No doubt he will be getting the knitting out later. I can visualise the Parliamentary Secretary knitting. I find it hard to visualise the Leader of the House doing so.

I am sorry to say that there is more. The Leader of the House went on to say in his speech:

“As a result, we send huge amounts of poor quality legislation through to the Lords. We don’t have time to do what we tell you to do—read the small print.”

I agree with the Leader of the House in that we need to read the small print of the measures we will be deciding on tonight.

The hon. Gentleman is being very generous in giving way and is making a powerful speech. Will he remind the House of how many times he has voted against programme motions?

Actually, I agree with programme motions, because any idiot in opposition who argues that Government legislation can somehow be got through without programme motions should be taken out to the nearest lunatic asylum. What we are talking about here, however, is House business, which is a different issue.

I find the situation facing us a little bit galling. To be fair to the hon. Gentleman, if we divide on the programme motion he may well join me in the No Lobby, and if so it will not be the first time he has voted against his party because he is an independent soul; and I am sure he will cause havoc to his party on many more occasions in the coming months and years. The important point here is that insufficient time is available to us tonight to examine in detail the complex measures that have been proposed.

It appears that we are being asked to agree to measures that raise questions as to whether we will be able to debate the issues involved again. For instance, motion 10 on the Order Paper, in the name of the Leader of the House, is on September sittings and it states:

“That this House reaffirms the importance of its function of holding the Government to account: and accordingly asks the Government to put to this House specific proposals for sitting periods in September 2010.”

Some of us were Members when the House last had September sittings, and they were a complete disaster in that there was never any business to debate. Frankly, it was just a public relations stunt, which might have made some people feel good—[Interruption.] There is no need to worry, as I am not going to debate September sittings; I shall return to the subject under discussion shortly.

There is a question to be asked, however. If we agree to this motion tonight, will the Government then allow another debate on what is being proposed, because the motion seems to give them carte blanche to impose September sittings? If we agree to the motion tonight, we will need to have a debate on September sittings in Government time. If that is not allowed, we will be denying something that is stated in the motion, in that we will not be reaffirming the importance of the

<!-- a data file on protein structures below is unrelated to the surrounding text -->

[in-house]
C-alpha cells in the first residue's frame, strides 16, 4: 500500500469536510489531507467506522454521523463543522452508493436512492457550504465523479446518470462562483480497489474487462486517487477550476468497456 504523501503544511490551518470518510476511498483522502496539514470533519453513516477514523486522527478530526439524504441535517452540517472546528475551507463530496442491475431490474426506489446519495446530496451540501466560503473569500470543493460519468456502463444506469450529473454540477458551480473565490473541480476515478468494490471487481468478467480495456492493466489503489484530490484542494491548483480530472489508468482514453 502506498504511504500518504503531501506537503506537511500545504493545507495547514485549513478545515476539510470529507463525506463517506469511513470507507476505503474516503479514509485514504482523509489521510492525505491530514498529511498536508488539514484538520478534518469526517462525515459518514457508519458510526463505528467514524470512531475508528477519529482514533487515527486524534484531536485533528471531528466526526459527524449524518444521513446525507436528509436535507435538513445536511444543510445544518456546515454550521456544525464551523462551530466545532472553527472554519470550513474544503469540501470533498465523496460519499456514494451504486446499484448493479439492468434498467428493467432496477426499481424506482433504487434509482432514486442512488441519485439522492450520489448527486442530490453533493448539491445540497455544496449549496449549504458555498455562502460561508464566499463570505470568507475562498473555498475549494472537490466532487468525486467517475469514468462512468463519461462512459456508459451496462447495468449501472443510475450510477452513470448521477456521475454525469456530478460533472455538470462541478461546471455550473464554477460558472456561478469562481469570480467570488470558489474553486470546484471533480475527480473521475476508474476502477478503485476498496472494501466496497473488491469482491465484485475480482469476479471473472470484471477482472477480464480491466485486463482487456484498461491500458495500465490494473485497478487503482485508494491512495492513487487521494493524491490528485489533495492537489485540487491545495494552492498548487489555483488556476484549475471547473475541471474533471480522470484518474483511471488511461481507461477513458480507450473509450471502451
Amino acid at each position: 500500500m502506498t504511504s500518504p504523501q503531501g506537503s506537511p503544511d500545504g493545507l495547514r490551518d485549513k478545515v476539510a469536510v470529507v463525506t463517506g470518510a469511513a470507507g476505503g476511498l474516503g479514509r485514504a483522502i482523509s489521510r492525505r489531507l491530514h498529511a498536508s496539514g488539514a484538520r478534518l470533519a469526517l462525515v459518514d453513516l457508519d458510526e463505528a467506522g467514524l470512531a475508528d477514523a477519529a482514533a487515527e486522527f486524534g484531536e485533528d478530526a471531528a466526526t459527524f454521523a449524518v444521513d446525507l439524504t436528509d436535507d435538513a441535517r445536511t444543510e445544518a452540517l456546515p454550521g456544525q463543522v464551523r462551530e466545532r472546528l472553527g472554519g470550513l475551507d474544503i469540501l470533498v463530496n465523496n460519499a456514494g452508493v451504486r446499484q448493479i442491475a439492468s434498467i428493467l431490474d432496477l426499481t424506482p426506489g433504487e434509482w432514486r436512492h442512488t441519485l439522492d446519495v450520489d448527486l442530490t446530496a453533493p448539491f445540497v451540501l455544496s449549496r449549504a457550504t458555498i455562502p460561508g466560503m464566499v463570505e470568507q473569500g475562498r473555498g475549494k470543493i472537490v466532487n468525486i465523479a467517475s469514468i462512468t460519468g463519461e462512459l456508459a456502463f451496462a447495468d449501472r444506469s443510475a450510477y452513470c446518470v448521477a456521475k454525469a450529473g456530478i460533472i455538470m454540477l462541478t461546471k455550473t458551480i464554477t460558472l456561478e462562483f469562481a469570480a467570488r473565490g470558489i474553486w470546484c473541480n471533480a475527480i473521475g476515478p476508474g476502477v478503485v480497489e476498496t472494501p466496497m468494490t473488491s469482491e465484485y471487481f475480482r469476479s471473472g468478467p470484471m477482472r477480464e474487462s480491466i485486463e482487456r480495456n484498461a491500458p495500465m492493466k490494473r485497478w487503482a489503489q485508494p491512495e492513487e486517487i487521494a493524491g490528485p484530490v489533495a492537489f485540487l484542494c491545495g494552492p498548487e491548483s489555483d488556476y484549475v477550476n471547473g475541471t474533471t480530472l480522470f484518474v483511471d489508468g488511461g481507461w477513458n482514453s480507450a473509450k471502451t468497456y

“function of holding the Government to account”.

Instead, we will in effect tonight be giving the Government a blank cheque to do exactly what they want in September, and that cannot be right.

Does the hon. Gentleman recall the business statement of, I think, the week before last, when my right hon. Friend the Leader of the House said he would propose the first two weeks in September this year as September sittings for this House, and that he would bring forward a motion to that effect for the House to vote on? Motion 10 does not seem quite to do what was suggested on that occasion.

No, I think that first of all we need to have a debate on whether we should have September sittings at all, because some of us think they are a complete waste of time. Last time, they descended into farce, in that we had two weeks of basically Opposition day after Opposition day and endless pointless debates.

Order. The hon. Gentleman does now seem to be going quite wide of the mark, and to be addressing the substantive debate. I therefore ask him to restrict himself to the particular motion under discussion.

I will do so, Mr Deputy Speaker, but the important point is whether or not we have a debate and vote in Government time on the Floor of the House, and what the constraints on that will be. Will we be able to propose alternative September dates, because no doubt some new Members and others will have fixed holidays? What will the motion actually mean, therefore?

Does my hon. Friend agree that we need a true understanding of the costs and of what those sittings cost in the past?

Order. That is way outside what we are talking about now. I ask hon. Members to restrict themselves to discussing the motion before the House.

I will, Mr Deputy Speaker. Not for the first time, my hon. Friend has tried to lead me down a path that I do not want to go down. I would shudder to incur your ire so early on in your time in the Chair. If we are to have a situation where the reforms that have been proposed actually will give Back Benchers and all the Opposition parties the chance to provide scrutiny and will give the power that the right hon. Member for North West Hampshire (Sir George Young) supported when he was in opposition, we need more than the debate and time that we will have tonight. Therefore, I will oppose this motion. Ample time will be available to us between now and July, unless the plethora of commissions, working groups and others report back and bring back legislation, and it is important that we do not rush through these things tonight and that we can address the serious issues that have clearly been raised by the minor parties in this House tonight.